Putting the magic in the machine since 1980.

Wednesday, November 6, 2013

iMedTracker: Offline Webapp for Tablets

The scheenshot on the right is of a webapp I developed to help track the movement of nurses in a hospital. The webapp is to be used by someone tracking a nurse and is optimized for iPads. The user taps on each event as it happens and the app records the time and duration of all events.

The app uses jquery mobile and localStorage so all the data is stored on the iPad, since there is no wifi on the hospital floor (that we can use). At the end of the day the user can then upload all the data to the server by the click of a button.

We then use this data to feed our 2D Netlogo models, and 3D Unity models, which you can learn more about by reading some of our recent papers.

This work is part of research we are doing with the School of Nursing into building agent-based models of workflows inside a hospital, and how these might be used to help reduce errors, and optimize flow.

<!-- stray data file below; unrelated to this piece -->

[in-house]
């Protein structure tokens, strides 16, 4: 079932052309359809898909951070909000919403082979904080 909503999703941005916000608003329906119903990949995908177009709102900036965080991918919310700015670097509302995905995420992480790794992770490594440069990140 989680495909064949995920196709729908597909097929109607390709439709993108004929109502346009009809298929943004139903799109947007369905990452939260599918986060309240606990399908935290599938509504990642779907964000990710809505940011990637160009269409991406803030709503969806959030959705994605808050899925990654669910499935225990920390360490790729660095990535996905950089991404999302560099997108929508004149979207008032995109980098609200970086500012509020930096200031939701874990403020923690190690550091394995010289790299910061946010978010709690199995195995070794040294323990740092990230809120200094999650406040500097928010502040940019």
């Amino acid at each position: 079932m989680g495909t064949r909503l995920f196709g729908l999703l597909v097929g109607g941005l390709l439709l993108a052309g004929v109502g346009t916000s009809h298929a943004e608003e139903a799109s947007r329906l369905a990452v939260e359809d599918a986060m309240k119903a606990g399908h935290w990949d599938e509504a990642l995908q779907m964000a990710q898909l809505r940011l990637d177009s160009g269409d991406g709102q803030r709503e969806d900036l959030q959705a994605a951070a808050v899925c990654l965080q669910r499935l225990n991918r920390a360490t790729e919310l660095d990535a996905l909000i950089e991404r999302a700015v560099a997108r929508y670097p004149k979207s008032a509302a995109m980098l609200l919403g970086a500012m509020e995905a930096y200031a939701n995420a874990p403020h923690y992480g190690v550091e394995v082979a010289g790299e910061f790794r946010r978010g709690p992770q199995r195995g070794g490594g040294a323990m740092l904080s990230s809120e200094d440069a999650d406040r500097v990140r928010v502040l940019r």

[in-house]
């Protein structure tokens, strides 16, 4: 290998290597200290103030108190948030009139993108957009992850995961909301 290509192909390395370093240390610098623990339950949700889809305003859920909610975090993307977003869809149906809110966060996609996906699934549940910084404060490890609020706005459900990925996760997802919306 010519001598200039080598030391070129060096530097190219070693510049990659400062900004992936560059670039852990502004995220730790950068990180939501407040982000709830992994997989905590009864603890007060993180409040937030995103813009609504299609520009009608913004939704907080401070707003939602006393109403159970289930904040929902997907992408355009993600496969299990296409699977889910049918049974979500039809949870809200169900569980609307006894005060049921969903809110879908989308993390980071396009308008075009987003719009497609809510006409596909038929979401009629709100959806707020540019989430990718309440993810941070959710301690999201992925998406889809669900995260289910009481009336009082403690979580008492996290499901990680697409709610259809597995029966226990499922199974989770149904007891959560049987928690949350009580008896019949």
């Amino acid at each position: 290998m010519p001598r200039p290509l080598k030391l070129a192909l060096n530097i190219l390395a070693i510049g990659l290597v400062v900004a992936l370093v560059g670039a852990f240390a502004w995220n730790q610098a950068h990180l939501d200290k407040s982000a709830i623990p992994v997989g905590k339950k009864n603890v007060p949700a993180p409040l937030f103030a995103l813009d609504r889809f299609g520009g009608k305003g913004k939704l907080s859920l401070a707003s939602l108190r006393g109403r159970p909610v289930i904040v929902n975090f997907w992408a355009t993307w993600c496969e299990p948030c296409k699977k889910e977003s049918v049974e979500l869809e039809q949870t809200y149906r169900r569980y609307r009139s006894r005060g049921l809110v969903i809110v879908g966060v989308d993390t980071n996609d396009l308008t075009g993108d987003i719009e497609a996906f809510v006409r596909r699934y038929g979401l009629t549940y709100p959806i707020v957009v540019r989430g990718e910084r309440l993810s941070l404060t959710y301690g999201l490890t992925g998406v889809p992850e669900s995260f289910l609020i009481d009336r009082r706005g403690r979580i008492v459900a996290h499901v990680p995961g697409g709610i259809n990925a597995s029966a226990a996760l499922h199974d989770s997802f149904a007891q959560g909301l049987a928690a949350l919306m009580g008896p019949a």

Android and Speech Recognition Hacking

As part of this project, I developed an Android app that uses the built-in voice recognition to let nurses check items for a patient as he is getting ready for surgery.

Voice recognition is was found to be not good enough, for some words. We are examining possible ways of post-processing the results that come back from Google in order to improve the accuracy, for our domain. For this, I am starting with simple Bayesian learning techniques, but, we might try other techniques in the near future.

The app you see on the right was just for testing. I have another app which implements the actual checklists. We plan to tie it to the hospital's Electronic Medical Records systems using their REST API. Fun stuff!

As always, if you are a USC student (grad or undergrad) interested in hacking on think kind of stuff, just email me. We are also building 3D simulations in Unity.

Senior Capstone Project with GitHub

This year I am teaching our Senior Capstone Project class.

I am using git and github to keep all the 14 different projects on the same page, more or less, or at least, to keep me from completely losing control. The github wiki pages come in handy for keeping all the other project-related documents: Design, Architecture, and Requirements documents.

To learn more, check out my git and github videos and presentations.